The question came up for me in seeing coverage of the much-too-frequent police violence against Occupy Wall Street and again in the Ferguson riots: What’s the end game?
Really, now, I imagine I might have asked police, what’s your fucking end game? Do you really want these kids, who will eventually go back to their neighborhoods and have kids of their own, to forever distrust you? To forever remember your actions in this case with absolute contempt? Why would you even consider taking the risk of worsening community relations? How can you ever hope to ever have civilian cooperation when we see scenes like this? What kind of a country do you even want this to be when you treat it like occupied territory and us like a hostile population?
Now that seems to me to be an insanely rich topic for inquiry and maybe critical analysis. But that’s not the direction I’m following today. Continue reading “What’s the end game?”
Unintentionally, I’m sure, but in support of one of my grander claims, Catalonia held—or attempted to hold—a referendum on independence. Spain’s central government, citing the “the [constitutional] indissoluble unity of the Spanish nation,” deployed violence to repress this vote.
Which is to say, in Spain at least, but I’m pretty sure most countries as well, that a question of secession—not even the act, but the question itself—rationalizes hundreds (at least) of injuries at the hands of police. Continue reading “On the naked display of sovereignty”
I got started driving for a living in the wake of a relationship that ended with her leaving for a mental hospital in Washington. That wasn’t entirely my fault.
But a lesson I drew from that experience was that, while there certainly had been problems with the relationship, which were certainly compounded by her depression, graveyard shift had made everything else worse.
When I left school the first time, with an Associates degree in Business Data Processing, I was a computer programmer. But what I didn’t realize at the time—or really even for many years afterward—was that this was the wrong career for me. It requires an intensely sequential and binary way of thinking to organize tasks to be performed by the computer, a way of thinking that I could sustain only at great personal cost. And by 1985, I had, in fact, burned out. Continue reading “San Francisco’s war on Uber and Lyft drivers”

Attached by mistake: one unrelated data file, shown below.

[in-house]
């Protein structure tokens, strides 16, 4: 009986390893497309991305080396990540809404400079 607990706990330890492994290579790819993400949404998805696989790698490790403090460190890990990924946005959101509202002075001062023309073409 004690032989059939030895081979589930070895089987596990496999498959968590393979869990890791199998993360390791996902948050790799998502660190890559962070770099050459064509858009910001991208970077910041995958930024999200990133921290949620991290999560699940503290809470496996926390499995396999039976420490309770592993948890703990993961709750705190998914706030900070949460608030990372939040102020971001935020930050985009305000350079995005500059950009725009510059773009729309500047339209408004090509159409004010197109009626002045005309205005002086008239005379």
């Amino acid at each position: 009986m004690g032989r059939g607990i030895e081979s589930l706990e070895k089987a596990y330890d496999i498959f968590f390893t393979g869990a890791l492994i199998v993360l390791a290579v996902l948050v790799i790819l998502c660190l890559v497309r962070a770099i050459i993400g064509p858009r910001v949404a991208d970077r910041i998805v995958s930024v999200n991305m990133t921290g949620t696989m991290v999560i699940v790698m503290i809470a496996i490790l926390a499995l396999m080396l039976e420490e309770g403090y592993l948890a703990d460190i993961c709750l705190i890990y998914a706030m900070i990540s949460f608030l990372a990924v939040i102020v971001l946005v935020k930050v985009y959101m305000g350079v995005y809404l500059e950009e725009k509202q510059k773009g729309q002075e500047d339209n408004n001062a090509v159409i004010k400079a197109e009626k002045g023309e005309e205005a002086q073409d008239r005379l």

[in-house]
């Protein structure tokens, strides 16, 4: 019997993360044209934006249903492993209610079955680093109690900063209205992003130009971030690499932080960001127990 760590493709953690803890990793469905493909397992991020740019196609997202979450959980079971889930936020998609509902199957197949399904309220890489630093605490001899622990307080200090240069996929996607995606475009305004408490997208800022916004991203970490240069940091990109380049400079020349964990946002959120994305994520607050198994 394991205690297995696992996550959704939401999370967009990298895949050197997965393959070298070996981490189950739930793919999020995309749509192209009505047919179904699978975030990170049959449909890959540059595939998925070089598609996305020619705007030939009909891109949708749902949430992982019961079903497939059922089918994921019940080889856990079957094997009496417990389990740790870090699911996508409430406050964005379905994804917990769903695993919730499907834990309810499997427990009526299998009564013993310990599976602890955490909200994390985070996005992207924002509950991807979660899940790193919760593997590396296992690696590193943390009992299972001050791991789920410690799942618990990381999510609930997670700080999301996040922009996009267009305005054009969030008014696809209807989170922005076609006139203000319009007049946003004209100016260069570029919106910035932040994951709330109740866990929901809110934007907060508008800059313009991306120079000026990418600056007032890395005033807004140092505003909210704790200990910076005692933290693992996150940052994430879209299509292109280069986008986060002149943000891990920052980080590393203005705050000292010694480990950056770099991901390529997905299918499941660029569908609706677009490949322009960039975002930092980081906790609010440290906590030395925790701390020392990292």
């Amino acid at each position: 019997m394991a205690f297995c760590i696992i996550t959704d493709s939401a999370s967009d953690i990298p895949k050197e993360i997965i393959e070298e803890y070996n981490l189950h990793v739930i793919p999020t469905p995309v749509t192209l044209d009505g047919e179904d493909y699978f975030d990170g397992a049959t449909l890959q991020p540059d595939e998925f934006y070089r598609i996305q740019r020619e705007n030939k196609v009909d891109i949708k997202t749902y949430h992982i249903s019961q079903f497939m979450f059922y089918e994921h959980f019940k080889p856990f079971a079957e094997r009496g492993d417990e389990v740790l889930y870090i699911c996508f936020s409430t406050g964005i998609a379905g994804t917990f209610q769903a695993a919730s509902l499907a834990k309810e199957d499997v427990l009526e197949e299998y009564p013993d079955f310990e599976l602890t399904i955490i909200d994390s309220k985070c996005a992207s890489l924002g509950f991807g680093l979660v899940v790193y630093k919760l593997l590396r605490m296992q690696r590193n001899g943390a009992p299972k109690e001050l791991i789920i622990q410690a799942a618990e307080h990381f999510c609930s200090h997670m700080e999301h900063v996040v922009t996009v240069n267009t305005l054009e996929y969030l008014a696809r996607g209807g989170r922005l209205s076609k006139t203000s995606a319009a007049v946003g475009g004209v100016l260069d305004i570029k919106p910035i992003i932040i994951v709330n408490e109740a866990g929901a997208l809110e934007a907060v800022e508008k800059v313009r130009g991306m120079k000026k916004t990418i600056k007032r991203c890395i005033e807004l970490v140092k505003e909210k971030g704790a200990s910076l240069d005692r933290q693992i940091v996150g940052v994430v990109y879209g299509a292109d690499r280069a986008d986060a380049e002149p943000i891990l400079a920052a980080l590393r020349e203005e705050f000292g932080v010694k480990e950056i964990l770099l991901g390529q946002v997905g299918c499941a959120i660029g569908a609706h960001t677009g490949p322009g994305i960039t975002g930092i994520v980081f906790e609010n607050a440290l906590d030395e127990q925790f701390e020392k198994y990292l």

“I told myself I won’t be the cause of World War III,” recounted Stanislav Petrov, a Russian hero of the Cold War, of an incident in which “Soviet early warning satellites had detected the long-feared American nuclear strike” but “he came to the conclusion that something wasn’t right. Instead of notifying the chain of command of impending doom, he recorded the moment as a system malfunction.” He was right, of course, and his story joins a few others that I have been accumulating in which somebody in the right place at the right time made the right call, saving the world from nuclear Armageddon. Continue reading “MADness and North Korea”
I was eight years old for the Summer of Love, and geographically, not even all that far away, living in an apartment in San Francisco’s Richmond district on the north side of Golden Gate Park, just a block or so south of the Presidio which was then still an army base.
The Summer of Love centered in the Haight-Ashbury, to the east of Golden Gate Park and south of the “panhandle.” Other social movements, including the Black Panthers and anti-war movements, whose legacies are all but lost, arose in the East Bay. Continue reading “My generation”
Signs such as in the photograph are less common now but, for a time, were ubiquitous throughout many neighborhoods in Berkeley and Oakland. The signs are meant as a rebuke to Donald Trump and to those who voted for him and they are part of a #Resist movement against his presidency.
I have no disagreement with any of the sentences in themselves. As a critical theorist, however, I have other reservations. Continue reading “The corruption of the Left”
Not so long ago, as my living situation seemed more tenuous, I appealed to my supposed friends to help connect me with a job. My social network has been the only way I’ve connected with gainful employment—with only two exceptions, both dating back to the late 1970s and 1980s—in my entire adult life. And it has become clear over the sixteen years since the dot-com crash that applying for jobs is fruitless: I have obtained exactly one interview in that entire time from an application. And my social network hasn’t been much help either: That one interview is out of four total, yes, in that entire sixteen years.
I was pressuring my friends, some of whom earn six-figure incomes, to do more and it didn’t go well. Their response was, in essence, to continue applying, even for jobs I can’t see myself doing and certainly don’t reflect my talents, and they didn’t seem at all concerned that continuing with this pattern might mean homelessness. One even dared to say to me that “it [applying for jobs] doesn’t work until it does.”
Continue reading “The Ethics of our Society”